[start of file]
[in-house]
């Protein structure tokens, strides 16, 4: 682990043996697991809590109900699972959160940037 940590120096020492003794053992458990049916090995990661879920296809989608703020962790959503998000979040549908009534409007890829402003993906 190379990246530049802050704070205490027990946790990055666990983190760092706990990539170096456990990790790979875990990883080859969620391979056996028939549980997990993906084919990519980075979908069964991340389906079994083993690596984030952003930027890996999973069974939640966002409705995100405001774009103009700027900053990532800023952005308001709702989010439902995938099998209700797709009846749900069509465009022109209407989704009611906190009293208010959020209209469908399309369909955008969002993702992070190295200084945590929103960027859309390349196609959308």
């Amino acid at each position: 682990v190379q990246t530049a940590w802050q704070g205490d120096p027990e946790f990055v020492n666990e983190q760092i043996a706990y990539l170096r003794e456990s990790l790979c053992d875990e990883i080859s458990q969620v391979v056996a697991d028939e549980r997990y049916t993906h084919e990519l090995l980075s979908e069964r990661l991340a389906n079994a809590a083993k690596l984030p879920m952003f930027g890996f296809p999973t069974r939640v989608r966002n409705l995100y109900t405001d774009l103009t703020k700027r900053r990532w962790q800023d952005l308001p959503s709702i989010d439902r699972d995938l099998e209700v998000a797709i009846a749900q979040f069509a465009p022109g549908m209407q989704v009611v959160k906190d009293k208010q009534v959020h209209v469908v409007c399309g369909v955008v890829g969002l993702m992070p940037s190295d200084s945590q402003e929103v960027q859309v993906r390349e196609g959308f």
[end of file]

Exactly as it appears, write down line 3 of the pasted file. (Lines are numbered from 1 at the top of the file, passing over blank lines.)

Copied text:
């Amino acid at each position: 682990v190379q990246t530049a940590w802050q704070g205490d120096p027990e946790f990055v020492n666990e983190q760092i043996a706990y990539l170096r003794e456990s990790l790979c053992d875990e990883i080859s458990q969620v391979v056996a697991d028939e549980r997990y049916t993906h084919e990519l090995l980075s979908e069964r990661l991340a389906n079994a809590a083993k690596l984030p879920m952003f930027g890996f296809p999973t069974r939640v989608r966002n409705l995100y109900t405001d774009l103009t703020k700027r900053r990532w962790q800023d952005l308001p959503s709702i989010d439902r699972d995938l099998e209700v998000a797709i009846a749900q979040f069509a465009p022109g549908m209407q989704v009611v959160k906190d009293k208010q009534v959020h209209v469908v409007c399309g369909v955008v890829g969002l993702m992070p940037s190295d200084s945590q402003e929103v960027q859309v993906r390349e196609g959308f």